The box states 'Made in England', and gives a copyright year of 1976, but it's not clear what the year refers to. The artwork on the box, maybe? If it referred to the kite, you'd expect a patent, not a copyright. Anyway, I didn't buy an empty box: it did contain a kite. To be more precise, inside the box was a fibreglass-framed Mk I Stunter, indistinguishable from other UK-produced Mk I PP Stunters.


It also flies exactly as you would expect from a Mk I PP.



My guess is that this is a UK-produced PP Stunter, imported to and sold in the US before the American arm of Peter Powell Kites was established to deal with demand there. So even though the kite itself is not anything special, the whole package does have kite-historical value, and adds something unique to my collection. And I'll definitely keep it with its box!

Saturday, 19 January 2019

Pair of 'chevron' PPs

A colour scheme which was quite common in US-produced Peter Powell Stunters was the 'chevron' scheme. As far as I'm aware, PPs with this colour scheme were never produced in the UK, and, obviously, I had to get one for the collection.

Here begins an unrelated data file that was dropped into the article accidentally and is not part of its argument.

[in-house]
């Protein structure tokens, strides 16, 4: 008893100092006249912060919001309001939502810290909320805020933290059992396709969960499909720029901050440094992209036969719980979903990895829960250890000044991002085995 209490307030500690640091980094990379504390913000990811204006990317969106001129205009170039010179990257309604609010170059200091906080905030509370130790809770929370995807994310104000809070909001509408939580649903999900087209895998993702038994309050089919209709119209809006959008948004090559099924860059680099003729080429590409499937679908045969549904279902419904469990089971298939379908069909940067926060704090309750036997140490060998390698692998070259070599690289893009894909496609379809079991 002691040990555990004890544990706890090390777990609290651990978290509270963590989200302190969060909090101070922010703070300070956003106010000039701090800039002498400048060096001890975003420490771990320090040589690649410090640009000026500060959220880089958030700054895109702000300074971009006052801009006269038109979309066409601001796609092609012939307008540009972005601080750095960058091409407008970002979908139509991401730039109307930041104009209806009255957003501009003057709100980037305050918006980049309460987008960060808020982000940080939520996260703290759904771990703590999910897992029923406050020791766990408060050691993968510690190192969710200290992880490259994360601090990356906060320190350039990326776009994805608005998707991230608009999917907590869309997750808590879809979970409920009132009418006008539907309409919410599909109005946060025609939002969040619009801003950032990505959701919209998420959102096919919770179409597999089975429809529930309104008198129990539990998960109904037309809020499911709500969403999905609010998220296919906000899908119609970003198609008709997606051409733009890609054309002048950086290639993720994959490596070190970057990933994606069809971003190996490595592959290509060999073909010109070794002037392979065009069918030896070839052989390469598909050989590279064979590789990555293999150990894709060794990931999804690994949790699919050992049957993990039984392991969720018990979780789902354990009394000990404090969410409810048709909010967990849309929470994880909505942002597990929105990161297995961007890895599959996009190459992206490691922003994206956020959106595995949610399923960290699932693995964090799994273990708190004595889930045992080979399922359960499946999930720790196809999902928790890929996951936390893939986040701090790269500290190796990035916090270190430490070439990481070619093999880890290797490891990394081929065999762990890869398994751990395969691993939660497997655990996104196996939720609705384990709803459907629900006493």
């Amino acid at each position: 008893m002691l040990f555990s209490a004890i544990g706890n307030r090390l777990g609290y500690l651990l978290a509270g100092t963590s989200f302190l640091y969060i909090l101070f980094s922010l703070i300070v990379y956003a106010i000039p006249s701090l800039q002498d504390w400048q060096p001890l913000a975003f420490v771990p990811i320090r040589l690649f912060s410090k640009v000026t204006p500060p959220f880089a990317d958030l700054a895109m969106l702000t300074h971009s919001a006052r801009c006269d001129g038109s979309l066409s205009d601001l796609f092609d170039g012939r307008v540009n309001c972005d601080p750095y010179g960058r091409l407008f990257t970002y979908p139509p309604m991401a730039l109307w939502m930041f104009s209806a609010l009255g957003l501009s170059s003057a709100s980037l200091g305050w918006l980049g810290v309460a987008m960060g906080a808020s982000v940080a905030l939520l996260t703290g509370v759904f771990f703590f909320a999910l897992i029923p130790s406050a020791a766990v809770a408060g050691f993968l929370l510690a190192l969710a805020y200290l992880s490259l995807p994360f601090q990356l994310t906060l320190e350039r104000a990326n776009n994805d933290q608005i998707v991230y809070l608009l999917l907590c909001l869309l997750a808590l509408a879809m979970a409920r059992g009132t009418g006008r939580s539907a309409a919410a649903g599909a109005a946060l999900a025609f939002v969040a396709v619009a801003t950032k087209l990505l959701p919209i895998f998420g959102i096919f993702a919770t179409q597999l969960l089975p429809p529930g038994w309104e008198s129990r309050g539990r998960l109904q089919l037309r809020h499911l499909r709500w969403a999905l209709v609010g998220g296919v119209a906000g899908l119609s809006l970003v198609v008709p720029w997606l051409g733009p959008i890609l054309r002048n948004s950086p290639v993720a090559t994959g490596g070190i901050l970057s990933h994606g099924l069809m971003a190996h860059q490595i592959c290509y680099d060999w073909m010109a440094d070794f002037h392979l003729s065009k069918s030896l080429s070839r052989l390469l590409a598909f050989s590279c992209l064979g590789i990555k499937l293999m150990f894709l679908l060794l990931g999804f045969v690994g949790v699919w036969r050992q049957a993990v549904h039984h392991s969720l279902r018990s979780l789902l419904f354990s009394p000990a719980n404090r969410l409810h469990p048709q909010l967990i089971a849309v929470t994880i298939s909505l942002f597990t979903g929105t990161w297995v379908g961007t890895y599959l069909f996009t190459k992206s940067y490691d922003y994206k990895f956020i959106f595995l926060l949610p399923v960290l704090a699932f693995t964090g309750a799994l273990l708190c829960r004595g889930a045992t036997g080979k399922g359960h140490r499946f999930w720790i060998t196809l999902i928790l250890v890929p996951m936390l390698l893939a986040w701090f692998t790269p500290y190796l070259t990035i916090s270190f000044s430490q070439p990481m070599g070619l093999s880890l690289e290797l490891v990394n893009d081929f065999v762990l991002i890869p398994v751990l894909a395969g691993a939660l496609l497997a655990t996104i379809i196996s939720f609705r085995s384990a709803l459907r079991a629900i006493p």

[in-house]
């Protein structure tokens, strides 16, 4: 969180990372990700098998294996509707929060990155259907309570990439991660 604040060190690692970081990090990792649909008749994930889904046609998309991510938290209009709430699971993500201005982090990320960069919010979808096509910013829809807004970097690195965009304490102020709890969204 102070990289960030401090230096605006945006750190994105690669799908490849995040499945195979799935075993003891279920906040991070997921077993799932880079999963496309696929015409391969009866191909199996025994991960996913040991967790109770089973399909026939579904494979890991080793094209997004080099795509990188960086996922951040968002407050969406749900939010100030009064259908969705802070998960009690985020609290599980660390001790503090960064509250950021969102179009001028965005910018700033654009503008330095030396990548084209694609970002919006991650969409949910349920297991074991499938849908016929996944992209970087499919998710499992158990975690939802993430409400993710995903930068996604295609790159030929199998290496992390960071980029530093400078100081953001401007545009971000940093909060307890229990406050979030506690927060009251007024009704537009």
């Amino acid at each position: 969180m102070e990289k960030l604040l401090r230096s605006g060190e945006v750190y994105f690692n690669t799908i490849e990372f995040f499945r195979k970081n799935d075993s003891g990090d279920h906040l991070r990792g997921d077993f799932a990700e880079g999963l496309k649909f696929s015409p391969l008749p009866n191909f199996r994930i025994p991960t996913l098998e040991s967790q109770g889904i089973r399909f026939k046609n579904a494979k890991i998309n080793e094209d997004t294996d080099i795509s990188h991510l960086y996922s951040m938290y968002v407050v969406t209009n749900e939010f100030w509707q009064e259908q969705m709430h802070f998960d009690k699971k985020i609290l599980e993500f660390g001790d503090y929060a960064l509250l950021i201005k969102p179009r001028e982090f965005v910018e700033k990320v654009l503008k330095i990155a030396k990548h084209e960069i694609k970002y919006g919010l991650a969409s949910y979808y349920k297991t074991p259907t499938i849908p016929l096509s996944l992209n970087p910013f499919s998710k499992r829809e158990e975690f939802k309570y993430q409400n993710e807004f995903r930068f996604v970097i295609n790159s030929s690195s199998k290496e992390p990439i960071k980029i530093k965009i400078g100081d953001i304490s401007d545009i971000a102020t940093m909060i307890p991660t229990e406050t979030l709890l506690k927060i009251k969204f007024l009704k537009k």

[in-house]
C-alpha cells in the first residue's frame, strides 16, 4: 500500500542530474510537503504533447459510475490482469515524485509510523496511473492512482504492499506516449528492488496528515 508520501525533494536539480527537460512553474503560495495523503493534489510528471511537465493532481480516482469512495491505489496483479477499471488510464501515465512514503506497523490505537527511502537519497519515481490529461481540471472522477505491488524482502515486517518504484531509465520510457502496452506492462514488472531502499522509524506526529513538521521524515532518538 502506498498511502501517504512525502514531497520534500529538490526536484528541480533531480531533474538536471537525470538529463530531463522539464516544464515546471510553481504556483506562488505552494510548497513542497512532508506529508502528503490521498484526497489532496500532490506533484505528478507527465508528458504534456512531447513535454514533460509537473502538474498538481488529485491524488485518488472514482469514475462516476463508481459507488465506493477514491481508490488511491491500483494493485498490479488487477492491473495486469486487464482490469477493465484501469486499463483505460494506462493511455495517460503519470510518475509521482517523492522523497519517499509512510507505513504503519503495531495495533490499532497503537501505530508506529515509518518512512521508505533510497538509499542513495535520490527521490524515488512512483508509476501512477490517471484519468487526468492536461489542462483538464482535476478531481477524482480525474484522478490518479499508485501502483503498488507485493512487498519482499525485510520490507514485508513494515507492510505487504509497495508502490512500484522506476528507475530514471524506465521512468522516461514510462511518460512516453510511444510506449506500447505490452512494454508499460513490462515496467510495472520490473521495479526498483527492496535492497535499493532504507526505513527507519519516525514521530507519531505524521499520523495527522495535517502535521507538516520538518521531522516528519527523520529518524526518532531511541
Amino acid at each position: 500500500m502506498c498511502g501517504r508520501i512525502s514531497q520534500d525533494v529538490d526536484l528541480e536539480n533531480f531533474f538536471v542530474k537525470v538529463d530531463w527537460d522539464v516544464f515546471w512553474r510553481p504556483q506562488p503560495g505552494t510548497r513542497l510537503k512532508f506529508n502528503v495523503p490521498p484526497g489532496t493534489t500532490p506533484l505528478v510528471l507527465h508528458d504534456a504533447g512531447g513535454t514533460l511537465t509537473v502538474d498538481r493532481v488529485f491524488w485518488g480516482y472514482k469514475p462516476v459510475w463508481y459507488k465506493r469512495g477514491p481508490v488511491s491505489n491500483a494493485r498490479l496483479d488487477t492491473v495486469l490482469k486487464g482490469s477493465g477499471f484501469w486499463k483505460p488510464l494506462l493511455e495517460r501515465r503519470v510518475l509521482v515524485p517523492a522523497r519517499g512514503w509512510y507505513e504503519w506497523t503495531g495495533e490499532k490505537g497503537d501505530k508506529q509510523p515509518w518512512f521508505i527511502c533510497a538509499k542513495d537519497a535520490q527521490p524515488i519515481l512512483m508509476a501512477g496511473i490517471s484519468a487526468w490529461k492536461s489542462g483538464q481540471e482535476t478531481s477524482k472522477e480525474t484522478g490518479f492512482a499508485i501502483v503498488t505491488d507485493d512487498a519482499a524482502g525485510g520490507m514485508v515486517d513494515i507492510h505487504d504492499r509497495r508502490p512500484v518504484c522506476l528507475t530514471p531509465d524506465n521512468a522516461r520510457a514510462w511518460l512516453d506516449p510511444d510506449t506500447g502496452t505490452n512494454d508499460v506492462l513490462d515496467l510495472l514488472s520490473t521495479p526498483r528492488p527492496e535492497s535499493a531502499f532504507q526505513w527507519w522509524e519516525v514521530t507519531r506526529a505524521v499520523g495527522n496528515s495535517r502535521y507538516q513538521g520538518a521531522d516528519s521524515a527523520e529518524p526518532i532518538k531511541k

Turned out I didn't get one; I got two!

One with a blue-yellow-red sail:










And one with a pink-yellow-black sail:










Being Flying Fish, of course we had to fly them as a pair.


They flew well together, even though the wind was on the light side for them.


Nice to be able to add them to the collection; it was suffering a bit from a chevron-shaped hole ...

Monday, 31 December 2018

End of 2018 - overview of the collection